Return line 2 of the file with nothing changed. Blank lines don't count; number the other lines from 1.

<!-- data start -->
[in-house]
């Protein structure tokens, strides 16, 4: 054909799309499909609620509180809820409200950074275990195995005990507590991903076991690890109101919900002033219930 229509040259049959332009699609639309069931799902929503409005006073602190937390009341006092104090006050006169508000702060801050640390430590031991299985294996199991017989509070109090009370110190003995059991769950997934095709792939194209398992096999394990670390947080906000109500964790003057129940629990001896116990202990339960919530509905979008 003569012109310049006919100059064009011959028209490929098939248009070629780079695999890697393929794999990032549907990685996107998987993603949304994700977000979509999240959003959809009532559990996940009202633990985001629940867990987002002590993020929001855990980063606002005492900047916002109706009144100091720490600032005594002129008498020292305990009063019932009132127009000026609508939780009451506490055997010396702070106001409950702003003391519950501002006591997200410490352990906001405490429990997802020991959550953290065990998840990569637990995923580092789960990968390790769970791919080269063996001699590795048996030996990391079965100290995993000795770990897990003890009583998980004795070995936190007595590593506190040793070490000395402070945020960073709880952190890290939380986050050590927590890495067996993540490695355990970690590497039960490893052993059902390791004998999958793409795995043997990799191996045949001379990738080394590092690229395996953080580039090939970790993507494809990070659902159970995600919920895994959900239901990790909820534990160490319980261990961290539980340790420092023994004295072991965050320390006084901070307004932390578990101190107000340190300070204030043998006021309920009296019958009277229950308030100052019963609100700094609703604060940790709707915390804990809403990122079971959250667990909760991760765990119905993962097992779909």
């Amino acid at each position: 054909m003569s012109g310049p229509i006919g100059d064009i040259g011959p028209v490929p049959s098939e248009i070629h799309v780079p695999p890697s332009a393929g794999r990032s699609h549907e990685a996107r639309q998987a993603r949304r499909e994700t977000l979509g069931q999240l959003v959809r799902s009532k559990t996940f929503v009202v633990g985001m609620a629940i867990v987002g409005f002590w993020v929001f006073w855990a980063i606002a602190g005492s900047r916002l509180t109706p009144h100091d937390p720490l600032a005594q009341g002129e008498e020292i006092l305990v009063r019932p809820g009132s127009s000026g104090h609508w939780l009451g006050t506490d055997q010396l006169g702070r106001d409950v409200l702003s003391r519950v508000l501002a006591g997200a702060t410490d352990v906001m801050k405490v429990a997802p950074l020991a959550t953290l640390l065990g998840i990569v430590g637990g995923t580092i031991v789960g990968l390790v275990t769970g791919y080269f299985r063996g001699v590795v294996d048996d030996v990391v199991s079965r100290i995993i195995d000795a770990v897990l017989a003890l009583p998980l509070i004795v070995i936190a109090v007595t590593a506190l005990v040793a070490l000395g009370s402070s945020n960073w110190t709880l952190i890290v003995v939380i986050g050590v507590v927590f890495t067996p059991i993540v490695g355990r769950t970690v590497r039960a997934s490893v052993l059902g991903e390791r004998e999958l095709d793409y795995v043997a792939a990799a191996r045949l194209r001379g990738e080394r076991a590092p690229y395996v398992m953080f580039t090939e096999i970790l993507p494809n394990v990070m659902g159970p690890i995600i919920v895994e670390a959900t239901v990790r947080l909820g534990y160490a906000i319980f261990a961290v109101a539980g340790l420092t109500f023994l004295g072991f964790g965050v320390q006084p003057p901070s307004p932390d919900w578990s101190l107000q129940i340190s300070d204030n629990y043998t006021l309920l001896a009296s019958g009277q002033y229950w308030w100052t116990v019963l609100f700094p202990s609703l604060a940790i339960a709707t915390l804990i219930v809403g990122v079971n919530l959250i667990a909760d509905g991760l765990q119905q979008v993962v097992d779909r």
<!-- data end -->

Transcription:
């Protein structure tokens, strides 16, 4: 054909799309499909609620509180809820409200950074275990195995005990507590991903076991690890109101919900002033219930 229509040259049959332009699609639309069931799902929503409005006073602190937390009341006092104090006050006169508000702060801050640390430590031991299985294996199991017989509070109090009370110190003995059991769950997934095709792939194209398992096999394990670390947080906000109500964790003057129940629990001896116990202990339960919530509905979008 003569012109310049006919100059064009011959028209490929098939248009070629780079695999890697393929794999990032549907990685996107998987993603949304994700977000979509999240959003959809009532559990996940009202633990985001629940867990987002002590993020929001855990980063606002005492900047916002109706009144100091720490600032005594002129008498020292305990009063019932009132127009000026609508939780009451506490055997010396702070106001409950702003003391519950501002006591997200410490352990906001405490429990997802020991959550953290065990998840990569637990995923580092789960990968390790769970791919080269063996001699590795048996030996990391079965100290995993000795770990897990003890009583998980004795070995936190007595590593506190040793070490000395402070945020960073709880952190890290939380986050050590927590890495067996993540490695355990970690590497039960490893052993059902390791004998999958793409795995043997990799191996045949001379990738080394590092690229395996953080580039090939970790993507494809990070659902159970995600919920895994959900239901990790909820534990160490319980261990961290539980340790420092023994004295072991965050320390006084901070307004932390578990101190107000340190300070204030043998006021309920009296019958009277229950308030100052019963609100700094609703604060940790709707915390804990809403990122079971959250667990909760991760765990119905993962097992779909």